What’s up with the new plague of bean-based paste being pushed as hummus?

Hummus is made with chick peas. Period. If it’s not made out of chick peas, it’s not hummus and all the fancy descriptions on a menu will not make it hummus.

In the very recent past, The Soup Lady has had several abominations foisted upon her under the guise of hummus, but let me tell you something: chick peas. Get it?

One such concotion was made suspiciously white, tasteless and without body. Since it was found in an Italian restaurant/pizzeria, one suspects that cannelini beans (the veal of the bean world) were the culprit. Heavy on the garlic; light on the bean flavor.

And just this week in a fancy Philadelphia restaurant, the bread was served with an artfully arranged plate of butter and a small pot of orange paste introduced as hummus. Now you know you got trouble when it comes at you all orange. But I tried it because I am nothing if not open-minded. What? Never mind. It could only have been red lentils. I find it very telling that it was pushed upon us as part of the bread service instead of being listed on the menu for a price. I decline to review it except to say that the butter was heavily salted and very tasty.

Let’s get with the program here: hummus=chick peas. If you’re not using chick peas, just call it bean paste and get it over with.

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The Soup Lady regrets to annouce that the Panel of Judges has revolted and left the test kitchen.

In an unbelieveable turn of events, they were overheard muttering “no more soup. no more soup.” It soon became a chant and then a roar.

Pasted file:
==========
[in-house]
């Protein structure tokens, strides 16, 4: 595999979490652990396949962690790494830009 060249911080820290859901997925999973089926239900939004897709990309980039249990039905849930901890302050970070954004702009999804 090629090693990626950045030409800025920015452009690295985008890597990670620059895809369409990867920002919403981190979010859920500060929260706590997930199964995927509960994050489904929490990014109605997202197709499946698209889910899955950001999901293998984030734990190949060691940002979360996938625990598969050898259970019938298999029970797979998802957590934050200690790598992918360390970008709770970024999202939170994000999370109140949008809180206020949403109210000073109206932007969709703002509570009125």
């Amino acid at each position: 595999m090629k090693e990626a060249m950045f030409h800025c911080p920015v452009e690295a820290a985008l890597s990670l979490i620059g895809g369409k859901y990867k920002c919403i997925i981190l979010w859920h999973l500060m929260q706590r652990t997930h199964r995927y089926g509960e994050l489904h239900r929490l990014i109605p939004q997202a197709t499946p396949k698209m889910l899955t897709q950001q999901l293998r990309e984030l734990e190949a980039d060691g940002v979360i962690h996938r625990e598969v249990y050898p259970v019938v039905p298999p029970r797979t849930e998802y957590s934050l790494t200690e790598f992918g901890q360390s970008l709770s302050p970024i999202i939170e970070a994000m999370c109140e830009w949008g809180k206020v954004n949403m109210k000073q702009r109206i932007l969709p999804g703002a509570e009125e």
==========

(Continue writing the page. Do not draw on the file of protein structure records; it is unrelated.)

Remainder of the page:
Then they told me they had to go out to pick up the newspaper.

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Gypsy Soup

Hello, dears! The Soup Lady has fallen into mid-summer torpor and not even a nice chilled soup could snap her out of it. But what have we here? Look what came into my mailbox: a soup that calls for fried bread!

Would it surprise you to hear that the Soup Lady is something of a carbohydrate addict? Let’s just say that Elvis had nothing on me in the Foods-You-Think-Couldn’t-Be-Fried catagory. You know this one’s a keeper.

This letter came to me from faithful Friend Of The Soup, James Jackson who apparently wants us to belive he knows What’s Going On. Let’s make the soup and find out.

“Dear Soup Lady,
This is my stepmom’s recipe. She’s from Spain. Despite the geographical proximity to France, the Spanish seem to have gone the opposite route when it comes to food. Instead of 500 ingredients per dish/soup, the Spaniards seem to rely on three basic ingredients to accomplish everything food-wise – with the exception of Paella & this soup.
From what my stepmom tells me, this is one of those dishes that is so prevalent in Spain that there’s no “official recipe” for it, yet debate will be heated should two cooks discuss it – sorta like bbq here in the States, I guess.
I’ve made endless variations on the recipe, & all are tasty, but none as good as the first I tasted. This is another one of those soups, like your Vichyssoise recipe, that works best with just water instead of stock. I think the brilliant thing about this soup is that all flavors are present & accounted for. Stock seems to muddle the flavors in this soup.

Gypsy Soup (a.k.a. Peasant Soup) – 6 servings
[all notations in parentheses are via my stepmom; she always insists on “fresh” so where she notes “canned” or “frozen”… she’s backed up her ideas with taste tests.]

2 quarts water
.5 tsp salt (adjusted down to compensate for sodium in the canned items below)
1 cup garbanzo beans (for simplicity, use canned, not drained)
1 cup white beans (for simplicity, use canned, not drained)
.5 lbs string beans (for simplicity, use frozen)
1 cup cubed pumpkin (depending on the time of year/mood substitute butternut or acorn squash, sweet potato – pumpkin really is best, though!)
3 small pears, peeled, cored, cubed (the firmer/less ripe, the better)